Mozilla Firefox 4 review

Mozilla claims it’s “leading the Web towards a universal standard” with its Do Not Track feature, but the majority of websites currently fail to recognise the system. Indeed, Mozilla admits “users will not notice any difference in their browsing experience until sites and advertisers start to respond to the header”.

Thus in our tests, a quick browse of travel websites led to a subsequent barrage of holiday banner offers on proceeding news sites. Mozilla admits it’s adopting a “chicken and egg” approach, but we can’t help feeling that a more pragmatic solution would benefit users, at least in the short term.


Sluggish start-up times and a reputation for gobbling memory when running multiple tabs sent many Firefox users running into the arms of Google Chrome. Does Firefox 4 address either of these weaknesses? Not judging by our tests.

Firefox is still disappointingly inefficient at handing back memory. With five tabs open the browser chomped through 104MB of RAM in our tests – significantly less than either IE9 or Chrome – yet yielded only about 35MB of that when we closed all but the Google homepage. Both Chrome and IE9 are much more effective at releasing RAM when tabs are closed, so if you use a lot of tabs you’ll still find the need to close Firefox down every so often to start from scratch.

And while Chrome patches are applied so discreetly that you often don’t realise the browser has been updated until a new feature appears in the menus, Firefox 4 continues to apply updates before you can get on with your browsing.

Firefox 4 is a mixed bag when it comes to browser benchmarks. It was marginally faster than Chrome in the SunSpider JavaScript test, but way off the pace in the more strenuous Futuremark Peacekeeper browser benchmark. Make what you will of Firefox recording an emphatic victory in Mozilla’s own benchmark suite, although it was significantly faster than IE in the Google V8 benchmark.

Firefox 4 v IE9 v Chrome

(Click graph to enlarge)

Standards and compatibility

The open-source Mozilla has always bent over backwards to be standards compliant, and Firefox 4 remains steadfast in its support for open standards. It scores a near-perfect 97 out of 100 in the Acid3 Test and supports many of the new HTML5 and CSS3 features, such as plugin-free web video, the new web forms API, and CSS transitions.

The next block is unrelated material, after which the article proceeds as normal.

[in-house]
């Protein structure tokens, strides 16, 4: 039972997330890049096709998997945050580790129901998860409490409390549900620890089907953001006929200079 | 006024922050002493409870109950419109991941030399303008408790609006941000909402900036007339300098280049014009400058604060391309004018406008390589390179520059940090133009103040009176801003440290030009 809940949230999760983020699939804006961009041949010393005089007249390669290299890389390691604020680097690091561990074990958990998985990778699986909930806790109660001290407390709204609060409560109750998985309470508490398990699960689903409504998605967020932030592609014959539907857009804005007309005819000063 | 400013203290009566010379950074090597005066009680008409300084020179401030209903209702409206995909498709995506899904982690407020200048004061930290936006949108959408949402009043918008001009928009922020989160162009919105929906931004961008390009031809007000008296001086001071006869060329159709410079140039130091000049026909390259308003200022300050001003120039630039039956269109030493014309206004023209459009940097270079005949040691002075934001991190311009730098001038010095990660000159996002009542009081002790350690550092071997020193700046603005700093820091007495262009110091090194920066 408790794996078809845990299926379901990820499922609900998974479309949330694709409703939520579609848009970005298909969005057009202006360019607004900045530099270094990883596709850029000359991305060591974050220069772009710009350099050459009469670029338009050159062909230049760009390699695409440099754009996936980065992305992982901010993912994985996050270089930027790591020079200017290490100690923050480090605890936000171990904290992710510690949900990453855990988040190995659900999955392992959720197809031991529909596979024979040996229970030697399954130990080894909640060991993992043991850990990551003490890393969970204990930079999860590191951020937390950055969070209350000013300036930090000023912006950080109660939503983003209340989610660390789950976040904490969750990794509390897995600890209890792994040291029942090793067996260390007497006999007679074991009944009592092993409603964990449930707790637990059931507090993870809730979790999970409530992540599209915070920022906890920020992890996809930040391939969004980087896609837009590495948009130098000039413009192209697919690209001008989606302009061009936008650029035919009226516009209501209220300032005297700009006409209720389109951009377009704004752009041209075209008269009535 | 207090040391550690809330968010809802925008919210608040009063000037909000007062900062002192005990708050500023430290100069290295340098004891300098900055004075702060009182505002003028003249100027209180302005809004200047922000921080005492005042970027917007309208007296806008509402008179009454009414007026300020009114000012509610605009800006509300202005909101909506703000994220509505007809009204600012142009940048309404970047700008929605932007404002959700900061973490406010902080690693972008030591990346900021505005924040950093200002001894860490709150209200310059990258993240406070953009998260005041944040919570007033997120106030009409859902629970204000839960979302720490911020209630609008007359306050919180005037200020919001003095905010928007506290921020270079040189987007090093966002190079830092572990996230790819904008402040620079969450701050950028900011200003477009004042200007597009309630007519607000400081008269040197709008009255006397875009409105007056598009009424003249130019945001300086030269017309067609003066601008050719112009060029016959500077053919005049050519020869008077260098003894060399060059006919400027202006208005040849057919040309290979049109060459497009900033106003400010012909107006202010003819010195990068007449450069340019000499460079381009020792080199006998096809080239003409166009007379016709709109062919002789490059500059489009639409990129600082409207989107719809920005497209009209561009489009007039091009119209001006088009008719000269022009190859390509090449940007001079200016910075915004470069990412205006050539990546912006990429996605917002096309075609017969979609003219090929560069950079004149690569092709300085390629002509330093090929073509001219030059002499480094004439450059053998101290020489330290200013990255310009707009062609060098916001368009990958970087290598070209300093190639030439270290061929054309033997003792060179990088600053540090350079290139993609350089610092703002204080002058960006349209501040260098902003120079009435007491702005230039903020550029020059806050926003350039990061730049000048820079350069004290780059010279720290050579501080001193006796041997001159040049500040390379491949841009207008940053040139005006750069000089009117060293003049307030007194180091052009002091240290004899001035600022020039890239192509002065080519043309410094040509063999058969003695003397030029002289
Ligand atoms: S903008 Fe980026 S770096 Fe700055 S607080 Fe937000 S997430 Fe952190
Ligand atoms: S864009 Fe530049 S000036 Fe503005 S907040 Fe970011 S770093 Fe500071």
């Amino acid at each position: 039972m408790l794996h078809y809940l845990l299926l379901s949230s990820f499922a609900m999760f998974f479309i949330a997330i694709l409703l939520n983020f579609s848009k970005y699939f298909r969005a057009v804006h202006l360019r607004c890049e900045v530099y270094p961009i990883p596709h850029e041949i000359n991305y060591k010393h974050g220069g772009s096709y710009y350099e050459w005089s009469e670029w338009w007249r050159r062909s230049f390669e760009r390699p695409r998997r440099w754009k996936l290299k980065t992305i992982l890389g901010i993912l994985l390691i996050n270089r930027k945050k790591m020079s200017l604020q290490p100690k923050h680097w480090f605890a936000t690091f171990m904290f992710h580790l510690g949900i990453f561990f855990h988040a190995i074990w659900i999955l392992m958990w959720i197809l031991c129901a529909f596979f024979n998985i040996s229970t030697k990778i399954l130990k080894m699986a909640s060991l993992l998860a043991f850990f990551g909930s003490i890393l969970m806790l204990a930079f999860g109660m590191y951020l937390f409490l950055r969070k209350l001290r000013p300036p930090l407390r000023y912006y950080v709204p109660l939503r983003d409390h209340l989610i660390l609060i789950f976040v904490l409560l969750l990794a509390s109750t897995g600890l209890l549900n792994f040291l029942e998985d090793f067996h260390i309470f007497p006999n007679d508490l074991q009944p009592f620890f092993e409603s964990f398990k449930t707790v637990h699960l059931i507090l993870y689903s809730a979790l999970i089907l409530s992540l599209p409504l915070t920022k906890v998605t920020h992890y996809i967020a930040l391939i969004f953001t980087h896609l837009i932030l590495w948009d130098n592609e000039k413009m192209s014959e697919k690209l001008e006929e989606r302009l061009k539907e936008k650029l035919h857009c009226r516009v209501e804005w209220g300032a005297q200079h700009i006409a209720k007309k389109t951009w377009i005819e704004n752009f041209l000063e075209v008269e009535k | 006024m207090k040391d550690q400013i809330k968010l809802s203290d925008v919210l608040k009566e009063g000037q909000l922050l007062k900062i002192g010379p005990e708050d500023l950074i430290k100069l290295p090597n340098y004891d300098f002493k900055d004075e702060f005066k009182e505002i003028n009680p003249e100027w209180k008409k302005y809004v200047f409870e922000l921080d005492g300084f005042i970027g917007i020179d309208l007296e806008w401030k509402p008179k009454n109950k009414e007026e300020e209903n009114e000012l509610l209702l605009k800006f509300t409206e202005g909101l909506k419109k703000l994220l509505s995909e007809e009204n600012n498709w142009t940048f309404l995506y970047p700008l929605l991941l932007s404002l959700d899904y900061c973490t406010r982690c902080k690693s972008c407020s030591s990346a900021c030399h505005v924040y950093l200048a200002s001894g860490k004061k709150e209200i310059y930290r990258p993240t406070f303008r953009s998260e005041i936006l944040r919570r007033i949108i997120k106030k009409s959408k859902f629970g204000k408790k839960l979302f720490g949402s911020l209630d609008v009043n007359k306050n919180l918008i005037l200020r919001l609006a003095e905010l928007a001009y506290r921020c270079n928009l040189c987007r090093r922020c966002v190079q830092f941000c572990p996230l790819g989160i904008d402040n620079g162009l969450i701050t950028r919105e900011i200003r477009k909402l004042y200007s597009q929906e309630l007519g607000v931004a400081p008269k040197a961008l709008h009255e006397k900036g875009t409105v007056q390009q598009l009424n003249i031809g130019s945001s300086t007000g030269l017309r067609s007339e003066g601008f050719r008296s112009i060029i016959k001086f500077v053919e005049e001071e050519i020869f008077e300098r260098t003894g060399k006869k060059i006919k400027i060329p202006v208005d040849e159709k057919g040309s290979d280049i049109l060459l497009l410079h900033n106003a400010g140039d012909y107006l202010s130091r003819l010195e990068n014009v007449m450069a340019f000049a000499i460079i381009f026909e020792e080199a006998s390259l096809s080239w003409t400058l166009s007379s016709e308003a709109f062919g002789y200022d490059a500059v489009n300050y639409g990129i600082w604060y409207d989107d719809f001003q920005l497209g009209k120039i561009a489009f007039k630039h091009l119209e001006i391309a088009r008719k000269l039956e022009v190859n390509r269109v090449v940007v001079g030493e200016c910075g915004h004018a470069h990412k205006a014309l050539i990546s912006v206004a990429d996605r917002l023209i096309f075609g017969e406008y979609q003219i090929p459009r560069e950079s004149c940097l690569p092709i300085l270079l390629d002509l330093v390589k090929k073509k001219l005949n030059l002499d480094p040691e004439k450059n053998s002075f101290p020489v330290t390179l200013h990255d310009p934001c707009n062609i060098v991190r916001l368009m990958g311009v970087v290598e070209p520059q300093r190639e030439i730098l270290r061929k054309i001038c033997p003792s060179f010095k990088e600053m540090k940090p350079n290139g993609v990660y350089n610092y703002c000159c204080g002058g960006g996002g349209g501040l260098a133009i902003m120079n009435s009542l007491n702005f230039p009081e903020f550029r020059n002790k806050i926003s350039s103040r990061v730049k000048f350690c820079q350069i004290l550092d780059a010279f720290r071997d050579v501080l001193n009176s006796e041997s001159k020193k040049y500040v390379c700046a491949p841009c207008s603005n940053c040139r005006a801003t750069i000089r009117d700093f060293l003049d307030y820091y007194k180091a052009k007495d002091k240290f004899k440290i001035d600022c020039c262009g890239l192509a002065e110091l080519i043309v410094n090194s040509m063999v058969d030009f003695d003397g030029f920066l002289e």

In the ongoing battle over web video standards, Mozilla has thrown its weight behind Google’s WebM format, although a Microsoft-published plugin offers support for H.264.

When it comes to operating system support, Mozilla is second to none. Not only does it offer Mac and Linux versions of the browser, its Windows support also stretches down to XP – something that Microsoft has conspicuously failed to do with Internet Explorer 9.


The new versions are done and dusted, and the bad news for Microsoft is that you still have to look beyond Internet Explorer if you want the best browsing experience. That leaves you with an enviable choice: Google Chrome if outright speed and performance are a priority, or Firefox 4 if a more fully featured browser is what’s called for.

The latter’s new additions such as Sync and Tab Groups are a boon for power users, while the revamped interface is a welcome improvement on the dated-looking Firefox 3.6. With Firefox’s unparalleled library of add-ons to back it up, it runs Chrome extremely close for the best overall browser crown.


Software subcategoryWeb browser

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